Access the link to sign up for what these one-of-a-kind, enriching Human Library sessions. 

Projects by Peer Helpers

Fret not if you are unable to attend any of the above sharing sessions! Take a stroll along the canteen walkway to visit the booths set up by the Peer Helpers. 

Mental health is a complex concept, and we will never reach an all-knowing stage where we have knowledge of all types of mental health issues. Therefore, the projects, tackling topics such as stress and Gaming Disorder, aim to impart a better understanding about a range of mental health issues. 

Besides engaging, informative posters around school, look out for thought-provoking and aesthetic handouts from each project group, as well as fun, interactive activities (psst, there’ll also be goodie bags). 


Focusing on Anorexia Nervosa, they will place a mirror for participants to write positive messages about their bodies for their friends or for themselves. Be sure to go down to enjoy a cup of grapes along with a bookmark on self care tips!

Beyond the Compulsion 

“They’re so OCD!” is a common phrase thrown around when someone appears to be a perfectionist. In doing so, we fail to realise how we devalue this mental health condition. Keep an eye out for posters by this group to learn what having OCD really feels like.  

Can you End-game

This project focuses on a lesser-known, nonetheless intriguing topic: Gaming Disorder. Head down to the canteen to play games on the iPad and test yourself: can you end the game? 


Wait…did the letters just rearrange themselves on the page? Well, this is just a taste of the daily struggles individuals with dyslexia undergo. Dyslexia is a learning disorder that affects one’s ability to learn and understand language. Taking our ability to skim through Economics lecture notes the night before CTs for granted, many of us are unaware of the challenges that come with being dyslexic. Look out for intriguing materials by this project to delve deeper into this topic!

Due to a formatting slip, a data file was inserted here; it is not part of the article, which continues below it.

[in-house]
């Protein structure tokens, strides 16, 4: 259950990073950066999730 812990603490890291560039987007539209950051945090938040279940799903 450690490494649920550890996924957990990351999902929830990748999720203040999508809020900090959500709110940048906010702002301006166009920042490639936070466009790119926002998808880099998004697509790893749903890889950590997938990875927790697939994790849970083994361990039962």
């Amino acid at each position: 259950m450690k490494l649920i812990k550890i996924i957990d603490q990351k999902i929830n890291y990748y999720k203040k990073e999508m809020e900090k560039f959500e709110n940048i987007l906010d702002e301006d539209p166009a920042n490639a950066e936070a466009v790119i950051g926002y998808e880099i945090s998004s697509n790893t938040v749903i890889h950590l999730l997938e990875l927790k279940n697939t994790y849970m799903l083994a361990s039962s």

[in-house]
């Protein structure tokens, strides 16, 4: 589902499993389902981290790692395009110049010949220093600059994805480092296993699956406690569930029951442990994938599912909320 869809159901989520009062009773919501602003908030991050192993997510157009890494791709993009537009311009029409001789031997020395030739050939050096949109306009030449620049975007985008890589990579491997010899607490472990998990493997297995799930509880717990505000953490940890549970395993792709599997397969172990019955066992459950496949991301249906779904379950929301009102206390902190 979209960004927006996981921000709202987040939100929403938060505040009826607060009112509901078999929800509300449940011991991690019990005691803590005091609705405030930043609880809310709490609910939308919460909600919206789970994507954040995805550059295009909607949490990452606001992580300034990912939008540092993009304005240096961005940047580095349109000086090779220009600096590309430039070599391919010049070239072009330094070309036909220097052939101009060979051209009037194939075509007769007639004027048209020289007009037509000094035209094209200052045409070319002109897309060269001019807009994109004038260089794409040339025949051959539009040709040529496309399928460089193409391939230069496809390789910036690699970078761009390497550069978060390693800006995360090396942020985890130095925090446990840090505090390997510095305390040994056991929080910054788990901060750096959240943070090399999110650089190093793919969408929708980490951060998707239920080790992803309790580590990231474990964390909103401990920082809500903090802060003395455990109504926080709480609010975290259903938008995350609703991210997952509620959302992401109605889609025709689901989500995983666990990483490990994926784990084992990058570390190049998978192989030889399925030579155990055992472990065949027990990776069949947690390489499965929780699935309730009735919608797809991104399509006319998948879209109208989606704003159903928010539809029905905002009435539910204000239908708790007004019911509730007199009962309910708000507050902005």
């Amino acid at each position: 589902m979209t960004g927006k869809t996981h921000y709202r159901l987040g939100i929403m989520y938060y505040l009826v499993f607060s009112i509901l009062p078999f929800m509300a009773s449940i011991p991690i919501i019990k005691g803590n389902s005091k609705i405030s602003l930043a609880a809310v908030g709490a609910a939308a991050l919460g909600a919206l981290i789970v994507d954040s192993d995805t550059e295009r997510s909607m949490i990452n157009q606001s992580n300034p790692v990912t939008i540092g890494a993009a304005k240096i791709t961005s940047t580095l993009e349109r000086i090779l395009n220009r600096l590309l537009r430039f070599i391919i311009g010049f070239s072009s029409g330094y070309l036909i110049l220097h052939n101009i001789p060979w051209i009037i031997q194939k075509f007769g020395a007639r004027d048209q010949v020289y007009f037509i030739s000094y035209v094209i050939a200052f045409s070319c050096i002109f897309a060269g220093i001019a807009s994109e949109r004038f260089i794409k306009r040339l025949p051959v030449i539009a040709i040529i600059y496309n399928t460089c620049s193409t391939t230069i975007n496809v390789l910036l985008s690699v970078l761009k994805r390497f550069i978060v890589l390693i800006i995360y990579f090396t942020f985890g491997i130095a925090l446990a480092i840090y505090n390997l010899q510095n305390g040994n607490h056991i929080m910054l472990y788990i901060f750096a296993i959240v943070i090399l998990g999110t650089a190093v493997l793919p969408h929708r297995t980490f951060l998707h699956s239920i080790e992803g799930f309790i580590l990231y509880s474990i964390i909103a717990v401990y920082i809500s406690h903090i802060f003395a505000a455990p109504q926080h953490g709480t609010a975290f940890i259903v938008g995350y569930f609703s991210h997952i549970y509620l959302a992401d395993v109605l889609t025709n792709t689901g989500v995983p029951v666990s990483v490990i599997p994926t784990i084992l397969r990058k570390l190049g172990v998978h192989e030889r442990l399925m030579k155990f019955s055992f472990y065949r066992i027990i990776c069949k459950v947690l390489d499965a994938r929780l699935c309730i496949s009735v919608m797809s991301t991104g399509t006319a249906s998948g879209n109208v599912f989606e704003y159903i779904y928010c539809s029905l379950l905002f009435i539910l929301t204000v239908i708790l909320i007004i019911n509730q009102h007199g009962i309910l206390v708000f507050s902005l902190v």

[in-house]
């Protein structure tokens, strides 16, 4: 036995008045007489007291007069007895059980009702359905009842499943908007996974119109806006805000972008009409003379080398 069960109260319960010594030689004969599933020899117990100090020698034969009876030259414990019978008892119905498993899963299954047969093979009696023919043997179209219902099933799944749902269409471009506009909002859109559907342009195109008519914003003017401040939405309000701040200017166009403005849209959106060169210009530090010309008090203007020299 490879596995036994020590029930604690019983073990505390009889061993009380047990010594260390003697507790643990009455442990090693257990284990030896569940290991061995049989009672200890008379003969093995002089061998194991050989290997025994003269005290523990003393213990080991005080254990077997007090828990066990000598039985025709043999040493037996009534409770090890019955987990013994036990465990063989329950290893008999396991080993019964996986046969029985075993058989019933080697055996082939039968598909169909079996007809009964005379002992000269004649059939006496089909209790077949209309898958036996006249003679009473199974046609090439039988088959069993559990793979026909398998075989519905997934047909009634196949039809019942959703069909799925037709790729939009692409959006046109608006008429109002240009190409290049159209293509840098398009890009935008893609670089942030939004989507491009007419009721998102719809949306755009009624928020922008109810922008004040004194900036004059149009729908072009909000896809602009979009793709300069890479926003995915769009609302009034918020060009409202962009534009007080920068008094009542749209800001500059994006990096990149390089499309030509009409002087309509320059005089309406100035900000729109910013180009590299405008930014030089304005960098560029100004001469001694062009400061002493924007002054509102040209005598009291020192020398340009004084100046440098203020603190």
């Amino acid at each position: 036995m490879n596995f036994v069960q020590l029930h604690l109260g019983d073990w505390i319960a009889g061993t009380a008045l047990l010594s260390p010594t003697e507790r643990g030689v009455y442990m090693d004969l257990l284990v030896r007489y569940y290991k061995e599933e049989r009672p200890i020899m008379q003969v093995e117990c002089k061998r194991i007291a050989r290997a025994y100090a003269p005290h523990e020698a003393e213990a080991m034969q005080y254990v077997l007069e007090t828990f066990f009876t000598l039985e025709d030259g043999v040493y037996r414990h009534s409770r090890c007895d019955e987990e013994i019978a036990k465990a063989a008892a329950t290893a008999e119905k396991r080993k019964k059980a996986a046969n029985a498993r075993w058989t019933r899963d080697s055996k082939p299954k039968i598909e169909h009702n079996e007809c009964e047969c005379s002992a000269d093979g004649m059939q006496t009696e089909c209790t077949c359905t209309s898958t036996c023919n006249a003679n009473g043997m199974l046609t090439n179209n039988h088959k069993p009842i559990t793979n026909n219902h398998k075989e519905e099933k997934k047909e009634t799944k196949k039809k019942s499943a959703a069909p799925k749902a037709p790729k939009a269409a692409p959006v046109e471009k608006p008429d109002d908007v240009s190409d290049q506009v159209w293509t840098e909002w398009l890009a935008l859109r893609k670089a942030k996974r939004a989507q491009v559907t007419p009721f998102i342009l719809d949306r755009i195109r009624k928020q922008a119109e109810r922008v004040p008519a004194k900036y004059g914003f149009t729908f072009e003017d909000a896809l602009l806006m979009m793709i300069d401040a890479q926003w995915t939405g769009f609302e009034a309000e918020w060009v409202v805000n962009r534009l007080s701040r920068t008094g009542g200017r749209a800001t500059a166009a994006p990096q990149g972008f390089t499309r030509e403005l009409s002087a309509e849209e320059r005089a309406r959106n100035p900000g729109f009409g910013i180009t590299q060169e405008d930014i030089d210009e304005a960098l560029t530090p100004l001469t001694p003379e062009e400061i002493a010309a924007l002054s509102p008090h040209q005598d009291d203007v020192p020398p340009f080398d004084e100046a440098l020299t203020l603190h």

We often underestimate the importance of good, strong self-esteem. This confidence is what puts a spring in our step and a sparkle in our eyes. What better way to boost your self-esteem than to remember all the wonderful things you have in your life? Pen down what you are grateful for at the gratitude board in the canteen. 


Ever wanted to try VR right here in Raffles? KnowSchizo is bringing a unique VR experience to the canteen booths so you can experience what having Schizophrenia is like. Through this, they wish to reduce stigma against those with Schizophrenia and create a more inclusive society.

Project Post-itive

Project Post-itive hopes to encourage positive thinking in students. Positive thinking reduces stress and greatly increases your lifespan! So come down to the canteen to blot out the board of negative thoughts by adding a post it with something positive!


Stress is a word we hear very often, and an emotion we have definitely experienced more than we want to. The next time you feel overwhelmed and tense, what exactly can you do to ground yourself? Be sure to read the posters to find out, and head down to the canteen booth to take part in relaxing activities—including a pool full of soft toys!

To everyBODY

Bringing light to the issue of Body Dysmorphic Disorder, this booth strives not only to raise awareness about this prevalent issue, but also to impart body positivity in all students—mental condition or no. Look in the mirror and see yourself surrounded by affirmative post-its, and feel free to add on your own messages (positive only, please)!


And that’s the jam-packed MHAW! With this range of events, the Peer Helpers hope to open your heart, eyes, and minds to the gravity of mental health, and spur you on to not only start conversations about mental wellbeing, but to sustain them. 

330220cookie-checkMental Health Awareness Week 2019 Preview